The Battle of Monterey Pass
A Wild and Desolate Scene
The 1st West Virginia Cavalry arrived and were ordered to charge the Confederate cannon on this side of the bridge. Seeing the West Virginians in their front, Confederate Captain William Tanner ordered the cannon to fire its last two shots before the gun was captured. Immediately thereafter, the West Virginians, supported by portions of Custer’s brigade, began storming through the long line of wagons. In some instances, they were ordered to shoot the lead horses of the wagon train, putting a halt to their escape, while collecting their bounty and setting many Confederate wagons on fire.
As the Union cavalry descended South Mountain, area citizens witnessed a Fourth of July like no other. They saw the fires from the wagons extending from Monterey Pass down South Mountain and continuing into Maryland, when the battle finally ended at Ringgold just after dawn. They were also able to see the fires extending from Leitersburg to Ringgold, as the 1st Vermont Cavalry cut its own path of destructions through the wagons that were at the head of the column, moving towards Williamsport, Maryland.
“Then we turn out attention to the foremost end of the train, all the while making more noise that a “pack of wild Indians.” We find it a hot place, as we have it hand-to-hand. Sabers and revolvers are used rather freely. We soon begin to take in prisoners. The road on which we were charging was a good turnpike and downgrade. I, being mounted on a good horse and being so enthused that when I got fairly underway I could not realize whether I was riding or flying. I knew I was going through the air at a terrible rate. Thus we went until we reached the foot of the mountain.”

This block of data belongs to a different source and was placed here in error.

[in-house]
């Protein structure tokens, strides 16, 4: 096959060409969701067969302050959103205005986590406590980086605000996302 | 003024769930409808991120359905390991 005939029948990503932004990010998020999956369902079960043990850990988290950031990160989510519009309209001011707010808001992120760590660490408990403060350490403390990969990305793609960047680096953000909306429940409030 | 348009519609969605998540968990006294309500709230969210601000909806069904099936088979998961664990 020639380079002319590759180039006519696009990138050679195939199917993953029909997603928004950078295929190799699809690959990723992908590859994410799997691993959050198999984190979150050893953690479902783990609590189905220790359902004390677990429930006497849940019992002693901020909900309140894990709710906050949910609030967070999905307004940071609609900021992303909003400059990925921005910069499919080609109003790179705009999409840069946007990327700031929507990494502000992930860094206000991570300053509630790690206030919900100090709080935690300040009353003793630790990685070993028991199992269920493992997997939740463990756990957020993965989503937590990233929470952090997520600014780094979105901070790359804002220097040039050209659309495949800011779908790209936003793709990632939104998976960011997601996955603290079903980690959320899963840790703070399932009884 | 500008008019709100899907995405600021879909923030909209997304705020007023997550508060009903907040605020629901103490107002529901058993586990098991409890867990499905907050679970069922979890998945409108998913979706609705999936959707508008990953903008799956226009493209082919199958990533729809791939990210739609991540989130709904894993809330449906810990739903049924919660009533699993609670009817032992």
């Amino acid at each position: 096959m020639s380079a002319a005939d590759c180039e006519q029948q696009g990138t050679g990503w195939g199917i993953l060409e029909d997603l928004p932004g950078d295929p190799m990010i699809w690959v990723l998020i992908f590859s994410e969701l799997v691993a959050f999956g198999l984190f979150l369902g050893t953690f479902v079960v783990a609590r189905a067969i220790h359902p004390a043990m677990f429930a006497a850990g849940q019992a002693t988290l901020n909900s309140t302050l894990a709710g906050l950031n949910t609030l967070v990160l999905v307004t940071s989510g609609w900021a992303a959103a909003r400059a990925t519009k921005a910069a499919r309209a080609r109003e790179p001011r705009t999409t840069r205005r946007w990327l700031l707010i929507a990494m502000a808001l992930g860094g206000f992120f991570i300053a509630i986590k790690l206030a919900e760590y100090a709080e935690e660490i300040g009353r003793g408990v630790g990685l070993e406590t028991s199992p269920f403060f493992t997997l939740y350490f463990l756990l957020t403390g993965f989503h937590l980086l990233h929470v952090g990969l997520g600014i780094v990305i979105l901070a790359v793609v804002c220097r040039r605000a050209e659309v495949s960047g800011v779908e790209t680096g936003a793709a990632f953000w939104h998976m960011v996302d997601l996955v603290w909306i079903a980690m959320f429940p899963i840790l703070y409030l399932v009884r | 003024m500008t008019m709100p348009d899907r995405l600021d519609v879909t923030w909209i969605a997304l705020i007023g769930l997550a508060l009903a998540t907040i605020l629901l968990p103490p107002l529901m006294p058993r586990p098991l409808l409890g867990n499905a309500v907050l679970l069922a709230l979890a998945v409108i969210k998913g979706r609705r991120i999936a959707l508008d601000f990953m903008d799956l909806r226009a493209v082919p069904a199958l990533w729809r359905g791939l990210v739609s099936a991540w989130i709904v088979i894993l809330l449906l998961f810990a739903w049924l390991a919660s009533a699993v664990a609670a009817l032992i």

-- Private Joseph A, Lesage, 1st West Virginia Cavalry
“As the advance came up to the train, they received a heavy volley of musketry, which at once showed the exact position of the enemy. Onward they dashed, and a hand-to-hand combat ensued. The scene was wild and desolating. The road lay down a mountain side, wild and rugged. On either side of the road was a heavy growth of underbrush, which the enemy had taken as a fit place to conceal themselves and fire upon us.”
-- Major Charles Capehart, 1st West Virginia Cavalry